This game was great for an evening of mindless fun with friends and it doesn’t climb much further than that. But to be honest, it didn’t need to. The best bit was getting the arcade gameplay without having to pump more money in every time you die. This made the game infinitely more fun than any of the other entries in the franchise.
7. Dying Light (2015)
Dying Light is a spiritual sequel to Dead Island since Techland had Dead Island 2 taken away from them. This is a shame because nothing has done anything with it since the original cinematic trailer. As a game, it took cues from Dead Island and thus is a First-Person affair. Dying Light features both melee and firearms but with a unique gameplay aspect: Parkour. It took a bold step by having the main character infected from the moment the story starts, which was great. However, it’s not long before he’s cured and it goes back to being any old FPS with zombies in it. The story was fairly predictable with an antagonist which seemed to be evil for the sake of it. Maybe he was bored or something?
Dying Light also never made it clear if the place you’re in is the only infected place on earth. So I was never sure of what the stakes were in failing to claim the cure from this random scientist. Basically, you seem to have been sent on a fetch quest by a bunch of jerks, in an area where almost everyone is a jerk and in the end, you can also become a jerk.
The upside is that the gameplay is fast-paced and cathartic because of the parkour. For example, you can dropkick a zombie off a roof, backflip off and watch as whoever was chasing you falls off with a splat. It also has the unique selling point of the zombies becoming more vicious after dark. It takes Dying Light from being easy and unchallenging, and transforms it into something absolutely terrifying.
The gameplay elevates it above other zombie games even if the story and characters let it down. Like when the villain shouts out your name like William Shatner from the Star Trek: The Wrath of Khan…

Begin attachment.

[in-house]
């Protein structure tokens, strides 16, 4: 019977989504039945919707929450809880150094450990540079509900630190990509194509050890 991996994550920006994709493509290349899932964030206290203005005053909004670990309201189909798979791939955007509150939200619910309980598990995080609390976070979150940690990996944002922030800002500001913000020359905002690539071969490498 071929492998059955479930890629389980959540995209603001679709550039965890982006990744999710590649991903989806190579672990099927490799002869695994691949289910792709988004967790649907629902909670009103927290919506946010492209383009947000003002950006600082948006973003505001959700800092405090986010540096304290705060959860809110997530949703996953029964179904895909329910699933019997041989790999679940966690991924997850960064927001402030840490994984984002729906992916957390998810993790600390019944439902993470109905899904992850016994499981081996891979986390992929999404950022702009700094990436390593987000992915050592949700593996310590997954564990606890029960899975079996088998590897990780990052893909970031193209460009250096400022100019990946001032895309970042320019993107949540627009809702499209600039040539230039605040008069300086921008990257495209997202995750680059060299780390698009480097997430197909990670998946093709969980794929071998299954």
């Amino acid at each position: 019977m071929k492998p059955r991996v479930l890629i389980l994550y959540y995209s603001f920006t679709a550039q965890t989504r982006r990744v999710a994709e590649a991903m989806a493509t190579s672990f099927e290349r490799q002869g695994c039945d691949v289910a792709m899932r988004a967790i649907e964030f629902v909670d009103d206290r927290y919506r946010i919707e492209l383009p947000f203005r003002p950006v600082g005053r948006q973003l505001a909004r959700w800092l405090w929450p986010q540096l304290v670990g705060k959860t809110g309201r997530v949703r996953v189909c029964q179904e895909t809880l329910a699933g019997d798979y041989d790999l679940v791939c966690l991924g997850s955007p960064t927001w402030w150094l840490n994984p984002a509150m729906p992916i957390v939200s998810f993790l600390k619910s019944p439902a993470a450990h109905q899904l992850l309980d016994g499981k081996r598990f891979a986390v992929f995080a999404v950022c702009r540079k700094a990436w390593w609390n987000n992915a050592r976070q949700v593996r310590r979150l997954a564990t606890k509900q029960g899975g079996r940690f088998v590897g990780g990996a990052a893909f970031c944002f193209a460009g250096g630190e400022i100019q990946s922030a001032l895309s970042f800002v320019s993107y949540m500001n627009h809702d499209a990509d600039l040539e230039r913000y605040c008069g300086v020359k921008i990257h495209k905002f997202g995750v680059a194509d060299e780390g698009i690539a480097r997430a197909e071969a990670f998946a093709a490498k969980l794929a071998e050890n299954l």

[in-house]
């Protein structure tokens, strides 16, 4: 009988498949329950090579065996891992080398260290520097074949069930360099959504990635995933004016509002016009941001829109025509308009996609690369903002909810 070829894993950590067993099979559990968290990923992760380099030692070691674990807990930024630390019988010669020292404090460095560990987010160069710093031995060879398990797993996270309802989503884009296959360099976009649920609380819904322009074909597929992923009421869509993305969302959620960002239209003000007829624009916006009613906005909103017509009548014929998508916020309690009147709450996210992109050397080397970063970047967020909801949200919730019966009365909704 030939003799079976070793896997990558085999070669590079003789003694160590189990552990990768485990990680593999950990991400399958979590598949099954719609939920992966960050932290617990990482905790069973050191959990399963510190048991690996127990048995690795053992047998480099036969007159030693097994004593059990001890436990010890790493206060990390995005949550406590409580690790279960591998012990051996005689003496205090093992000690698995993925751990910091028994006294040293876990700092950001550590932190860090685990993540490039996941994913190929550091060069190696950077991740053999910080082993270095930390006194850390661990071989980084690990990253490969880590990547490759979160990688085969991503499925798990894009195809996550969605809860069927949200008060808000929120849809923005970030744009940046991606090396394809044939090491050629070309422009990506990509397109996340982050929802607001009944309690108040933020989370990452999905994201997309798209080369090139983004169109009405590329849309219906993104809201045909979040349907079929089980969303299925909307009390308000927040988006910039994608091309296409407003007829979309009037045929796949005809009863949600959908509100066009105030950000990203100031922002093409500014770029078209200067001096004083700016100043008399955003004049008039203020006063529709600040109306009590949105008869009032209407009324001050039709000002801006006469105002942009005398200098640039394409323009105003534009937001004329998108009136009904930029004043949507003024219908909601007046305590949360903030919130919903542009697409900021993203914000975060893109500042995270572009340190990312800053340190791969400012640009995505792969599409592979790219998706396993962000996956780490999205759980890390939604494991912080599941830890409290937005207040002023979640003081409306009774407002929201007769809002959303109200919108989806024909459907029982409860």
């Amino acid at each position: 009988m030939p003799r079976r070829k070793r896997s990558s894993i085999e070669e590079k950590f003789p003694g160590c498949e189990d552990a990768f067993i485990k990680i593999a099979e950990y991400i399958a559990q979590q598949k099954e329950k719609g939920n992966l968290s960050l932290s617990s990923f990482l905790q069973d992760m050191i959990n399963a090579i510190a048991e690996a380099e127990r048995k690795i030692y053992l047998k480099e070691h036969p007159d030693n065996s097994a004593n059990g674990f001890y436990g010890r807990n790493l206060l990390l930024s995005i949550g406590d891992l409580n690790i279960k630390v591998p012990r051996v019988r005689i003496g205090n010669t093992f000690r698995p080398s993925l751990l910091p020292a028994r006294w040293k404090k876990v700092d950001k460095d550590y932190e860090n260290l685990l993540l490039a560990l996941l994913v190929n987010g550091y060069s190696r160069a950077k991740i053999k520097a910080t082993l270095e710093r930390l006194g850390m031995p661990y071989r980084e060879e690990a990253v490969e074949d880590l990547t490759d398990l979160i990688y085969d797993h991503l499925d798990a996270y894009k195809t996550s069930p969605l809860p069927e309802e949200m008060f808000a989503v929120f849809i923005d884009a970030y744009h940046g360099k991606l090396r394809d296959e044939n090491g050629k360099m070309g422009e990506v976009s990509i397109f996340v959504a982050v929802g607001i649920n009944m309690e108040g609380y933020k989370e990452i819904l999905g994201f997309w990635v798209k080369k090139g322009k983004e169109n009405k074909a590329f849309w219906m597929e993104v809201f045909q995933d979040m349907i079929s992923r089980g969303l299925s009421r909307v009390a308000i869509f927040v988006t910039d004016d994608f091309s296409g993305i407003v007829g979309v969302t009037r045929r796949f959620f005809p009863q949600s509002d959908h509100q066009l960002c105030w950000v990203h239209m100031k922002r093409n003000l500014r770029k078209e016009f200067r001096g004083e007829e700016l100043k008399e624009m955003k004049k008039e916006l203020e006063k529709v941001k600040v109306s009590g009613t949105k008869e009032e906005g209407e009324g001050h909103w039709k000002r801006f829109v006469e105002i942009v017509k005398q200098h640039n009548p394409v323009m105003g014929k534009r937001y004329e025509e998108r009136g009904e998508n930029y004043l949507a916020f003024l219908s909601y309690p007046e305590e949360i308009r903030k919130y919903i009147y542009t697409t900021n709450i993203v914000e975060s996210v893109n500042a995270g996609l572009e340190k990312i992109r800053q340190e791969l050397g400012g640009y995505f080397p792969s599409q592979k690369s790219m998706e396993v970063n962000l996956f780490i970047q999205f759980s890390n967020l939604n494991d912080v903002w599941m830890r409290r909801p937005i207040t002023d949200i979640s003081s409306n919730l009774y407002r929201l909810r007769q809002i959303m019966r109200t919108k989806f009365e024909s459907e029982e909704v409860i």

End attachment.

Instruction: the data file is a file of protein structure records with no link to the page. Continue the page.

6. Dead Rising 2 (2010)
Dead Rising 2 managed to take what the first one set out and added a meaningful layer to it. It also upped the stakes of the timed gameplay. In the original, you could wait in a cupboard for the timers run out and head for extraction. Granted if you did that it was a terrible ending but the option was there. Now you are forced to go out into the surrounding area in a non finger-wagging, but definitely motivating way.
The addition of Chuck’s infected daughter added some real urgency to the game and gave Chuck a compelling motivation. His daughter needs regular doses of “Zombrex” to survive. This, to me, is better than wanting to break a story in the national news. The outbreak has spread across the US, meaning that what happened in the first game wasn’t enough to contain it. But, it’s the way that the human race reacts to the undead that what is interesting.
They used them for sport and entertainment in bizarre tv shows and zombie rights activists exist too! They ignore the fact that the undead are brainless, flesh-eating monsters and instead campaign for their protection. This, I thought, was hilarious and completely implausible…until this year. After living through Covid19 in the UK I’m starting to think that maybe that’s not so outlandish after all.